Guest post by Glenda Garelli (De Paul University) and Martina Tazzioli (Swansea University). This is the first post of Border Criminologies’ themed series ‘Migrant Digitalities and the Politics of Dispersal’, organised by Martina and Glenda.

This themed series stems from a one-day international workshop on ‘Migrant digitalities and the politics of dispersal’ held at Swansea University on June 30, 2017, and funded by the Cherish-De research centre. The workshop focused on digital technologies in the field of migration governmentality and refugee humanitarianism by investigating the spatial strategies of dispersal that are simultaneously enacted by states for regaining control over ‘unruly’ mobility. The spaces of mobility and control of what we call ‘migrant digitalities’ remain unexplored in the analyses of the datafication of migration.

Photo: Martina Tazzioli
Migrants in the Calais jungle recharging their phones via dynamo bicycling (Photo: Glenda Garelli)
This blog series seeks to cover this gap by bringing together contributions that tackle four interrelated topics. First, it looks at the ‘digitalisation of labour migration’ (see forthcoming posts by Altenried, Bojadžijev and Wallis) which requires rethinking the nexus between labour mobility and digital labour. Through such an angle, the series also engages in rethinking forms of value extraction that capitalise on migrant mobility as such. Second, it highlights that the datafication and digitalisation of mobility does not concern migrants only: as Bellanova points out in his piece, a critical lens on digital technologies leads us to question the very distinction between migrants and citizens, showing how mechanisms of datafication of mobility target all subjects, through racialised and exclusionary criteria, as also analysed by Scheel and Ustek-Spilda. Third, it brings attention to the effects of subjectivation that the digitalisation of migration governmentality is generating - for instance, by producing refugees’ destitution. Fourth, it takes into account spatial strategies of dispersal and containment connected to, and taking place in simultaneity with, the implementation of digital and financial tools, as stressed both by Walters and Fontanari in their forthcoming posts. In engaging with the topics above, we aim to show that the implementation of these technologies in the field of refugee humanitarianism has, on the one hand, partially transformed the way in which both humanitarian and security actors operate, and on the other hand, it is deeply articulated with disciplinary modes of control and spatial tactics of dispersal and containment.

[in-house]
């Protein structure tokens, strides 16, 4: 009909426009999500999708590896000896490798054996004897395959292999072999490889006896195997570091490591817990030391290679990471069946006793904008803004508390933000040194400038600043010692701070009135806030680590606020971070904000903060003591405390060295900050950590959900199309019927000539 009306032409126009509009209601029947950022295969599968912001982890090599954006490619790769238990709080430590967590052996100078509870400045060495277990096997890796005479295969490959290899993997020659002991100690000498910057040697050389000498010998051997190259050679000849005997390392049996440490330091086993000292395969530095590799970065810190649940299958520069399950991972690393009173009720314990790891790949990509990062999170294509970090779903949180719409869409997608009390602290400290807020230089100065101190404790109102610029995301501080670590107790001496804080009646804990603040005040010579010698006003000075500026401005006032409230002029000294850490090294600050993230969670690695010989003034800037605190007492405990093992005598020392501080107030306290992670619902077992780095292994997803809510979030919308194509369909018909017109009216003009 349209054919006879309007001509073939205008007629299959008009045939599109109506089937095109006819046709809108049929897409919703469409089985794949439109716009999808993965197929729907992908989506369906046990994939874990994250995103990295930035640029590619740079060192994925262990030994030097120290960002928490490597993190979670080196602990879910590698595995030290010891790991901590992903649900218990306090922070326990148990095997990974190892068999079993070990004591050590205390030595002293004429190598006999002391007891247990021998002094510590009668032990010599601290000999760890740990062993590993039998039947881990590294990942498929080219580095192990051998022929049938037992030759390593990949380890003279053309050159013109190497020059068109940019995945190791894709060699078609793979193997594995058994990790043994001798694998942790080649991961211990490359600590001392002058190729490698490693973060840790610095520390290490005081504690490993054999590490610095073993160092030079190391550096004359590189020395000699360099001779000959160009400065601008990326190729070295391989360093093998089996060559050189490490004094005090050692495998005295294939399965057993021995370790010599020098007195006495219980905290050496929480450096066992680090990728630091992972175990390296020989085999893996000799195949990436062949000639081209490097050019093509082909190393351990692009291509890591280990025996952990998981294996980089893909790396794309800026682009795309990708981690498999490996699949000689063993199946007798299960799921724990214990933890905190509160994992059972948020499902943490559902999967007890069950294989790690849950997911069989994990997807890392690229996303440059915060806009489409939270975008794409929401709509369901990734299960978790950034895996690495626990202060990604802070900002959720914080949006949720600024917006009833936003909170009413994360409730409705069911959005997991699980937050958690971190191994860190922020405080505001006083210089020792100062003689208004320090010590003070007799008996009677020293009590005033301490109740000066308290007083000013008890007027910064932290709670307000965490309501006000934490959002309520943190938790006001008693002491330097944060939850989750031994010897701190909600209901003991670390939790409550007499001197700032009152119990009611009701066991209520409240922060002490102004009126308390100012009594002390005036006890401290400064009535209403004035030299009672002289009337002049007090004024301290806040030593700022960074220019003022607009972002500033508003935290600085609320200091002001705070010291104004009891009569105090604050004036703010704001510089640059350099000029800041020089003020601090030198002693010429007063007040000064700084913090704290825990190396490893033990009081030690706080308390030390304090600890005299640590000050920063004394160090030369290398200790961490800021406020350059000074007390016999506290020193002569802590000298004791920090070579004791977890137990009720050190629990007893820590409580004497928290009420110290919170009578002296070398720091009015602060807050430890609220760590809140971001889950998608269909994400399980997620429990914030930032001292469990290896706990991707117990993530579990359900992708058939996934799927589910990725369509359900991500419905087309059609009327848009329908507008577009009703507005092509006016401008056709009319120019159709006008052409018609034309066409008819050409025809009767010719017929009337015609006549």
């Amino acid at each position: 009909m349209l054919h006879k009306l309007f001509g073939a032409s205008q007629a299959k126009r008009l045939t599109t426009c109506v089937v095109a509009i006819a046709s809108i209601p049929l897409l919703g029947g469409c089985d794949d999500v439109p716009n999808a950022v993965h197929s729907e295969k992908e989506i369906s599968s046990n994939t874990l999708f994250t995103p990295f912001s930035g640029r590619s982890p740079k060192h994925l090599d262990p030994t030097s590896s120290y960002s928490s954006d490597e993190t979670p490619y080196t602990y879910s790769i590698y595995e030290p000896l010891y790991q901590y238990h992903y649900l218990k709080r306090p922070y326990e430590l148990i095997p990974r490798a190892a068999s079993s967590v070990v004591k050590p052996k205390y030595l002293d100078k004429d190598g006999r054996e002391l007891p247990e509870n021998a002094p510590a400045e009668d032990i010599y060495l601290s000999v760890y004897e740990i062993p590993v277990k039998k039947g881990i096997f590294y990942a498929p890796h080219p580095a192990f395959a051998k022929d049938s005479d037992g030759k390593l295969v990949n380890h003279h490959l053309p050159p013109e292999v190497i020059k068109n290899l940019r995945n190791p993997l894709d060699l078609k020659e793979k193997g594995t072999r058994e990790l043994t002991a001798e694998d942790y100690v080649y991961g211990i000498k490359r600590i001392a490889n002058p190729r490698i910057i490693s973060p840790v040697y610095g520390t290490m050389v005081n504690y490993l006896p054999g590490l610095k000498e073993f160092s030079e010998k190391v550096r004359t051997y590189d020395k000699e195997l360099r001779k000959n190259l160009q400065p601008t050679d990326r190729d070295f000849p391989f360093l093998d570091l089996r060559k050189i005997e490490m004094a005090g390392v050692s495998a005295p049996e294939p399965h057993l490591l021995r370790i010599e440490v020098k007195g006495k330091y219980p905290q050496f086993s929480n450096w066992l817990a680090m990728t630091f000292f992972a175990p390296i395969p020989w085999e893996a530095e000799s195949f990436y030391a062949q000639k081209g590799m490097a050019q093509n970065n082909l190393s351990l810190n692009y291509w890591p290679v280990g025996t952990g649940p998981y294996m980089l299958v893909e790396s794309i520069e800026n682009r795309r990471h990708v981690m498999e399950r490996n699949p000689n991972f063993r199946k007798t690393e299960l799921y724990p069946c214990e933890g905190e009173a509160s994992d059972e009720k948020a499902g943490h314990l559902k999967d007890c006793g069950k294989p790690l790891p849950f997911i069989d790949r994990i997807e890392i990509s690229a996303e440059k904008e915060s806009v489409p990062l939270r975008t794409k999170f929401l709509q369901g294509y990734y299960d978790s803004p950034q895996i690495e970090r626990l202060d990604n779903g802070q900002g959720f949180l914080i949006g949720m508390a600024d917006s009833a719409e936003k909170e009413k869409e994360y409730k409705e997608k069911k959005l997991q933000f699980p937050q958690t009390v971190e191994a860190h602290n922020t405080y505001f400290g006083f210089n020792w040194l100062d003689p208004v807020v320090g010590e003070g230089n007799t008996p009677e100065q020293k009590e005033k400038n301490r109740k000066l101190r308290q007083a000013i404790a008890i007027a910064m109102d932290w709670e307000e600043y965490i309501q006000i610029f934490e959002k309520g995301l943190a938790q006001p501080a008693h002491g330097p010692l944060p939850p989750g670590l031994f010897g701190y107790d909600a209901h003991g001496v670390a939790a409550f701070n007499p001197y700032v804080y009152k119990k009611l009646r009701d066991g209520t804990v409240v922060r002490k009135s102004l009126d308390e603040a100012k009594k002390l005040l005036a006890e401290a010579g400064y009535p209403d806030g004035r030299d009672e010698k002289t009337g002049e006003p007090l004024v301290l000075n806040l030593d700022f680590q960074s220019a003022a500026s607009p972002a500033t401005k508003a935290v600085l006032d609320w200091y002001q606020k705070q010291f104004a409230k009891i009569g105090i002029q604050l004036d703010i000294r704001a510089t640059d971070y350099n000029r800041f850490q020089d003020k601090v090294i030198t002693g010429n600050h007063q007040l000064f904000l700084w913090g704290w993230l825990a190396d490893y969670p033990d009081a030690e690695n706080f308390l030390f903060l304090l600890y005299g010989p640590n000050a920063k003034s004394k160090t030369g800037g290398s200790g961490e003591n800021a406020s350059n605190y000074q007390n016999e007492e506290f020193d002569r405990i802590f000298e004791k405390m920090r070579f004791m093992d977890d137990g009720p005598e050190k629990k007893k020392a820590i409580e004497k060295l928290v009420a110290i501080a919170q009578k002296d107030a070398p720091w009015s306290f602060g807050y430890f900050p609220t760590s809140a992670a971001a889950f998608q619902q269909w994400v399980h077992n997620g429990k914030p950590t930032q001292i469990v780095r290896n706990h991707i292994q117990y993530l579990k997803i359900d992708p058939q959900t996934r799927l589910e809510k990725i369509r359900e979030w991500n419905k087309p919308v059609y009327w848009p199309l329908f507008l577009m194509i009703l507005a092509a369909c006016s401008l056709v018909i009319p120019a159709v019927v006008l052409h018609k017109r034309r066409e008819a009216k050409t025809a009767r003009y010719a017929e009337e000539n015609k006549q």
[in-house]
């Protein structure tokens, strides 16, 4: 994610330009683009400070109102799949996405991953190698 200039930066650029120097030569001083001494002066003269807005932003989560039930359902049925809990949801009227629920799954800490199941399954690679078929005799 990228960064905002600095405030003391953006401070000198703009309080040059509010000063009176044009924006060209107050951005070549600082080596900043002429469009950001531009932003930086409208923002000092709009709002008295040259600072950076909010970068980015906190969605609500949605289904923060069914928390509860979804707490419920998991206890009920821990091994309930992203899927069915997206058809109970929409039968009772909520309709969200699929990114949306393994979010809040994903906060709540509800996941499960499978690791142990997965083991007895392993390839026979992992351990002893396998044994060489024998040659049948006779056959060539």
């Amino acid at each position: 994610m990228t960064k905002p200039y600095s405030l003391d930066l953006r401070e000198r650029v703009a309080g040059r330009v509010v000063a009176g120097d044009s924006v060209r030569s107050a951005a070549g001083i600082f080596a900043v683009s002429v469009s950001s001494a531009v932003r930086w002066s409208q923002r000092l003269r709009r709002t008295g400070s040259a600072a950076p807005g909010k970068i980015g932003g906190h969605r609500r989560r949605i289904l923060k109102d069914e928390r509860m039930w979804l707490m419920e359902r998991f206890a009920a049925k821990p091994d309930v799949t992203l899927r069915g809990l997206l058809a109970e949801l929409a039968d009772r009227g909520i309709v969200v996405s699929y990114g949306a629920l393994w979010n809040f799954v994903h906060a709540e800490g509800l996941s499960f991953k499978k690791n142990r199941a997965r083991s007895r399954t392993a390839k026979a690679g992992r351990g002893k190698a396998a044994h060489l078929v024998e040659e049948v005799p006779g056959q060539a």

The migrant as a source of data extraction is part of the daily functioning of the border regime and its economy: the datafication of mobility and the obligation for migrants to leave digital traces of their passages (e.g., through fingerprinting procedures) are part of the multiplication and heterogenization of borders well beyond the geopolitical frontiers of Europe. However, migrants are not just objects of digital technologies; more recently, they have also been crafted as active users of these technologies, such as Apps and digital maps, and of financial tools such as debit cards. What European states defined as a ‘refugee crisis’ in 2015, has constituted the political and material terrain where digital technologies for managing, supporting and including migrants have proliferated.

Counter-map to support migrants' passage at the French-Italian border (Photo: Martina Tazzioli)
However, we caution here against the tendency of speaking about a ‘digital turn’ in migration governmentality (i.e. the widespread use of digital technologies for managing, supporting and disciplining migration, as well as the ways in which migrants do eventually appropriate technologies). It is important to underline how technological interfaces are in fact tools that pertain to a very precise spatial politics in the government of refugees. First, internet-based access to information and card-based access to humanitarian aid allows for a dispersal of the refugee population across a national territory. In other words, the concentration of refugees in camps and/or large governmental hosting structures is not anymore the precondition for humanitarian support and aid. ‘Techno-humanitarianism’ and refugee dispersal in fact go hand in hand, to the extent that digital and financial connectivity seems to correspond to the production of political disconnection. As they are evicted from camps (for example, in Calais), their dispersal leads to a break up in the collective organization of refugees for daily survival and for political purposes. Moreover, since the partial increase in ‘digital connectivity’ is often disjoined from their legal status, it does not necessarily foster refugees’ integration but instead heightens their vulnerability.